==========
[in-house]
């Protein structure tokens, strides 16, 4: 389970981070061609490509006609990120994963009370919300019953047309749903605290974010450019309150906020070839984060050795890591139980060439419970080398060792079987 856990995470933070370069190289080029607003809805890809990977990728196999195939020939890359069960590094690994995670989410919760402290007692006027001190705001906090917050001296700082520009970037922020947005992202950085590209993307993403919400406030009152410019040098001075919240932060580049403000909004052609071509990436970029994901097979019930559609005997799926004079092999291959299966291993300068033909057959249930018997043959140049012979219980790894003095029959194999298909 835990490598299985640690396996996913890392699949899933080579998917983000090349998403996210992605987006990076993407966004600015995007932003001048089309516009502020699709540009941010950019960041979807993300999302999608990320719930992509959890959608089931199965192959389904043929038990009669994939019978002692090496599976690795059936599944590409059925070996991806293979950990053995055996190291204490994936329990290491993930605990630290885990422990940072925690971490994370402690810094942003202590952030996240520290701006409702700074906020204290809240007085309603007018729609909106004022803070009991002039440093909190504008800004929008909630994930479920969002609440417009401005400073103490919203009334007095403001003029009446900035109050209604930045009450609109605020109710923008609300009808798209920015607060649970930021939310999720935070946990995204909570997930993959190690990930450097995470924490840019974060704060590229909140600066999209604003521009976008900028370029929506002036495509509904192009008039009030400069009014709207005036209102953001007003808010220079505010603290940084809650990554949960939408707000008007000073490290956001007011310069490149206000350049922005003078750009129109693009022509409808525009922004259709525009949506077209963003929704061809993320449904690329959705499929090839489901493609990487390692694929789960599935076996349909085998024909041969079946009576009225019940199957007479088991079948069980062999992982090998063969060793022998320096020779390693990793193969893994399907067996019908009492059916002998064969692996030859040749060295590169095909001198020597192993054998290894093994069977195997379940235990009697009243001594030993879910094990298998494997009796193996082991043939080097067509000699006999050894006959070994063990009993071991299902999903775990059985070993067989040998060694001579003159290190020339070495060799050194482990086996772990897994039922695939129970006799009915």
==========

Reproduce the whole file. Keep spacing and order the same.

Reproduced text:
[in-house]
């Protein structure tokens, strides 16, 4: 389970981070061609490509006609990120994963009370919300019953047309749903605290974010450019309150906020070839984060050795890591139980060439419970080398060792079987 856990995470933070370069190289080029607003809805890809990977990728196999195939020939890359069960590094690994995670989410919760402290007692006027001190705001906090917050001296700082520009970037922020947005992202950085590209993307993403919400406030009152410019040098001075919240932060580049403000909004052609071509990436970029994901097979019930559609005997799926004079092999291959299966291993300068033909057959249930018997043959140049012979219980790894003095029959194999298909 835990490598299985640690396996996913890392699949899933080579998917983000090349998403996210992605987006990076993407966004600015995007932003001048089309516009502020699709540009941010950019960041979807993300999302999608990320719930992509959890959608089931199965192959389904043929038990009669994939019978002692090496599976690795059936599944590409059925070996991806293979950990053995055996190291204490994936329990290491993930605990630290885990422990940072925690971490994370402690810094942003202590952030996240520290701006409702700074906020204290809240007085309603007018729609909106004022803070009991002039440093909190504008800004929008909630994930479920969002609440417009401005400073103490919203009334007095403001003029009446900035109050209604930045009450609109605020109710923008609300009808798209920015607060649970930021939310999720935070946990995204909570997930993959190690990930450097995470924490840019974060704060590229909140600066999209604003521009976008900028370029929506002036495509509904192009008039009030400069009014709207005036209102953001007003808010220079505010603290940084809650990554949960939408707000008007000073490290956001007011310069490149206000350049922005003078750009129109693009022509409808525009922004259709525009949506077209963003929704061809993320449904690329959705499929090839489901493609990487390692694929789960599935076996349909085998024909041969079946009576009225019940199957007479088991079948069980062999992982090998063969060793022998320096020779390693990793193969893994399907067996019908009492059916002998064969692996030859040749060295590169095909001198020597192993054998290894093994069977195997379940235990009697009243001594030993879910094990298998494997009796193996082991043939080097067509000699006999050894006959070994063990009993071991299902999903775990059985070993067989040998060694001579003159290190020339070495060799050194482990086996772990897994039922695939129970006799009915």